# Using the usethis Package and GitLab CI for Package Development in R: Part I

Caleb Scheidel

Posted on
rstats package development

The best way to share your R code with others is to create a package. Whether you want to share your functions with team members, clients, or all interested R users, bundling up your functions into a package is the way to go. Luckily, there are great tools available that make this process relatively smooth and easy. This series of posts aims to walk through the process of setting up an R package and sharing it on the version control code repository, GitLab. This first post will focus solely on building an R package with usethis. The following posts will go into the details of sharing the package on GitLab and taking advantage of it’s built-in continuous integration services to automate testing of the package.

## Setting up with usethis

Suppose we have written a function that calculates a p-value from either a Chi-squared or a Fisher Exact test, depending on if a warning is thrown from the Chi-squared test due to small expected counts. We think this is a pretty useful function, so we would like to make it available for others to use. Let’s make a package for it. We’ll name the package chifishr.

To help with the setup, we will utilize the usethis package. usethis was spun out of the devtools package, and was created specifically to automate the tasks required to setup the common components of R packages. It takes care of getting the infrastructure of the package in place, so you can focus your efforts on creating your functions, examples and tests.

Open RStudio and run usethis::create_package, usethis::use_package_doc, and usethis::use_roxygen_md to get the bare-bones structure and documentation of the package in place.

install.packages("usethis")

usethis::create_package("~/gitlab/chifishr")
#> Changing active project to chifishr
#> ✔ Creating 'R/'
#> ✔ Creating 'man/'
#> ✔ Writing 'DESCRIPTION'
#> ✔ Writing 'NAMESPACE'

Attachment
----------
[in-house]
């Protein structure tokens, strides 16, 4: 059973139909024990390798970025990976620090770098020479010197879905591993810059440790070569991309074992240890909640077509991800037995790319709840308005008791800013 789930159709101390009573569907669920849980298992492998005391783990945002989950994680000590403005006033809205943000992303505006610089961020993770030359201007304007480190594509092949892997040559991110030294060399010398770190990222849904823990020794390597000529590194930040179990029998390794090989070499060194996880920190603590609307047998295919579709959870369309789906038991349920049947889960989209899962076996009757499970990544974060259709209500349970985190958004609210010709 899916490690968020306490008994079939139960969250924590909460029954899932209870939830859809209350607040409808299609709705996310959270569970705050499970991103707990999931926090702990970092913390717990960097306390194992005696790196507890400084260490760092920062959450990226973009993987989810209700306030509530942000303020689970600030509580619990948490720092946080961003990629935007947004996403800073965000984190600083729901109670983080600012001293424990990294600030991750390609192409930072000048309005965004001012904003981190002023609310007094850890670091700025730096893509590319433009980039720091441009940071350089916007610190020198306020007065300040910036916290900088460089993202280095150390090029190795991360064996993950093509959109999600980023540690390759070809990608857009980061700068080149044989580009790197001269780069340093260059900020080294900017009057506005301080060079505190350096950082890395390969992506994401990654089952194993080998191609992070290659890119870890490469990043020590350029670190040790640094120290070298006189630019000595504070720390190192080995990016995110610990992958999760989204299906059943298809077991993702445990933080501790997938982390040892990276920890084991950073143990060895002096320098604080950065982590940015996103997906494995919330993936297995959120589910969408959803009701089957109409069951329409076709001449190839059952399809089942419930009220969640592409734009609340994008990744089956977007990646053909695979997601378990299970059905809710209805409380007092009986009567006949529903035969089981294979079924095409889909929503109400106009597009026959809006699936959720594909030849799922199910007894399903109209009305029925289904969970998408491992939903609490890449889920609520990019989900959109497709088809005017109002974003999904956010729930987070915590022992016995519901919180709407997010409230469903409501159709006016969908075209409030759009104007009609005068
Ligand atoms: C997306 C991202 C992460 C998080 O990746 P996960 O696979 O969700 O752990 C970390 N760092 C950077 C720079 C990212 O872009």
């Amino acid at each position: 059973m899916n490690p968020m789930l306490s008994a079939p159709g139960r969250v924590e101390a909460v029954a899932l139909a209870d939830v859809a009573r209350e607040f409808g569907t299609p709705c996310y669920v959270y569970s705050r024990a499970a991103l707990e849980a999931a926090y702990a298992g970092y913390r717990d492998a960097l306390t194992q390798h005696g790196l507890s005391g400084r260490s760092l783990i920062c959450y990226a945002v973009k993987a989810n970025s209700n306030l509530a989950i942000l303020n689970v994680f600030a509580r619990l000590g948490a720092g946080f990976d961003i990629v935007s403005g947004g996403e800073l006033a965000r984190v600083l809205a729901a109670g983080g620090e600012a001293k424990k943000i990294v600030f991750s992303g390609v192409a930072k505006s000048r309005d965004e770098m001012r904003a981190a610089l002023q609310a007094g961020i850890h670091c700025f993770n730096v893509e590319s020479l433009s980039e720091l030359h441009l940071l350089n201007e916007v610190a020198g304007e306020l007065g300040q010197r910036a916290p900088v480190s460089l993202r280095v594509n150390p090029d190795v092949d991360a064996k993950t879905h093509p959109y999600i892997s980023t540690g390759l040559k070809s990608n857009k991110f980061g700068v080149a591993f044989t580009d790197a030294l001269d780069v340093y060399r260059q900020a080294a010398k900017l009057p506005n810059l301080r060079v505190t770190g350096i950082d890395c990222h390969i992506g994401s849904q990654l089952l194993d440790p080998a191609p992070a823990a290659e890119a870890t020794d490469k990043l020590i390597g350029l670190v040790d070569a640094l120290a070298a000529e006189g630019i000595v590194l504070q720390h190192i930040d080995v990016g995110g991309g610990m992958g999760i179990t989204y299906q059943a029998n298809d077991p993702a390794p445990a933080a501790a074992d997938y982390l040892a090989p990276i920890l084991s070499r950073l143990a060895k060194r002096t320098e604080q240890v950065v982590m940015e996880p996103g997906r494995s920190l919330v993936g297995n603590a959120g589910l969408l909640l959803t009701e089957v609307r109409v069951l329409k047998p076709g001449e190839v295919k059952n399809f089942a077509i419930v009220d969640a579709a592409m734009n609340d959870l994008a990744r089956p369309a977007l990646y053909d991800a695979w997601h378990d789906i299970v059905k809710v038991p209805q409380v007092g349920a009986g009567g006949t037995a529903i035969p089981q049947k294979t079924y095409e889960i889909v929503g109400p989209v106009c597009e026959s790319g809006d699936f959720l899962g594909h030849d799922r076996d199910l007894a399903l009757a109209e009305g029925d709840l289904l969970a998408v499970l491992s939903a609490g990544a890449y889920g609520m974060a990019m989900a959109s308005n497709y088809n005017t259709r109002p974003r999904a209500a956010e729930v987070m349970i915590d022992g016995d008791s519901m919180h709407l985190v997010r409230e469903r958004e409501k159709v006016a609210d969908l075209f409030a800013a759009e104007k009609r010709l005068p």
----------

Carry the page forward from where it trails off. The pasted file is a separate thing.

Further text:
#> ✔ Writing 'chifishr.Rproj'
#> ✔ Adding '.Rproj.user' to './.gitignore'
#> ✔ Adding '^chifishr\\.Rproj$', '^\\.Rproj\\.user$' to '.Rbuildignore'
#> ✔ Opening project in RStudio

usethis::use_package_doc()
#> ✔ Writing 'R/chifishr-package.R'

usethis::use_roxygen_md()
#> ✔ Setting Roxygen field in DESCRIPTION to 'list(markdown = TRUE)'
#> ✔ Setting RoxygenNote field in DESCRIPTION to '6.0.1'
#> ● Re-document

Edit the DESCRIPTION file to add details about the package, including the title, description, author and R version dependency. To open the file for editing, run usethis:::edit_file("DESCRIPTION").

Package: chifishr
Version: 0.0.0.9000
Title: Helpers for Calculating Chi-squared and Fisher Exact Test p-values
Description: This package contains helper functions for calculating p-values from Chi-squared or Fisher exact test, depending on if a warning is thrown from the Chi-Squared test due to small expected counts leading to poor p-value approximations.
Authors@R: person("Caleb", "Scheidel", , "caleb@methodsconsultants.com", c("aut", "cre"))
Encoding: UTF-8
LazyData: true
ByteCompile: true
Roxygen: list(markdown = TRUE)
RoxygenNote: 6.0.1
Depends:
R (>= 2.10)

It is good practice to add a software license for the package if it is planning on being shared. The MIT open source license is simple and permissive, and is a very commonly used license for R packages. Let’s use that here.

usethis::use_mit_license("Caleb Scheidel")
#> ✔ Setting License field in DESCRIPTION to 'MIT + file LICENSE'
#> ✔ Adding '^LICENSE\\.md$' to '.Rbuildignore' #> ✔ Writing 'LICENSE' The package we are creating will depend on the dplyr and purrr packages. We’ll need to add these dependencies to the DESCRIPTION file. This can easily be done with the usethis::use_package function. usethis::use_package("dplyr") #> ✔ Adding 'dplyr' to Imports field in DESCRIPTION #> ● Refer to functions with dplyr::fun() usethis::use_package("purrr") #> ✔ Adding 'purrr' to Imports field in DESCRIPTION #> ● Refer to functions with purrr::fun() We will also utilize the pipe (%>%) function from the magrittr package. We can add this dependency with usethis::use_pipe. usethis::use_pipe() #> ✔ Adding 'magrittr' to Imports field in DESCRIPTION #> ✔ Writing 'R/utils-pipe.R' #> ● Run document() #### Adding a function Now we can add our function to the chi_fisher_p.R script in the R/ directory. First create the script with usethis::use_r. usethis::use_r("chi_fisher_p") Then add the function to that file, along with the necessary roxygen documentation. roxygen generates .Rd documentation files, which give users of the package the ability to view the arguments and returned value of the functions, among other details. # chi_fisher_p.R #' Function which calculates p-value via Chi-square or Fisher exact test. #' #' @param tbl (tbl) Dataframe that has variable and treatment columns of interest #' @param var (character) Name of variable column #' @param treatment (character) Name of treatment column #' #' @return (numeric) p-value #' #' @examples #' #' chi_fisher_p(treatment, "outcome", "treatment") #' chi_fisher_p(treatment, "gender", "treatment") #' #' @export chi_fisher_p <- function(tbl, var, treatment) { chisq_wrapper <- function(tbl, var, treatment) { var <- tbl %>% dplyr::pull(var) %>% as.factor() treatment <- tbl %>% dplyr::pull(treatment) %>% as.factor() p <- stats::chisq.test(var, treatment)$p.value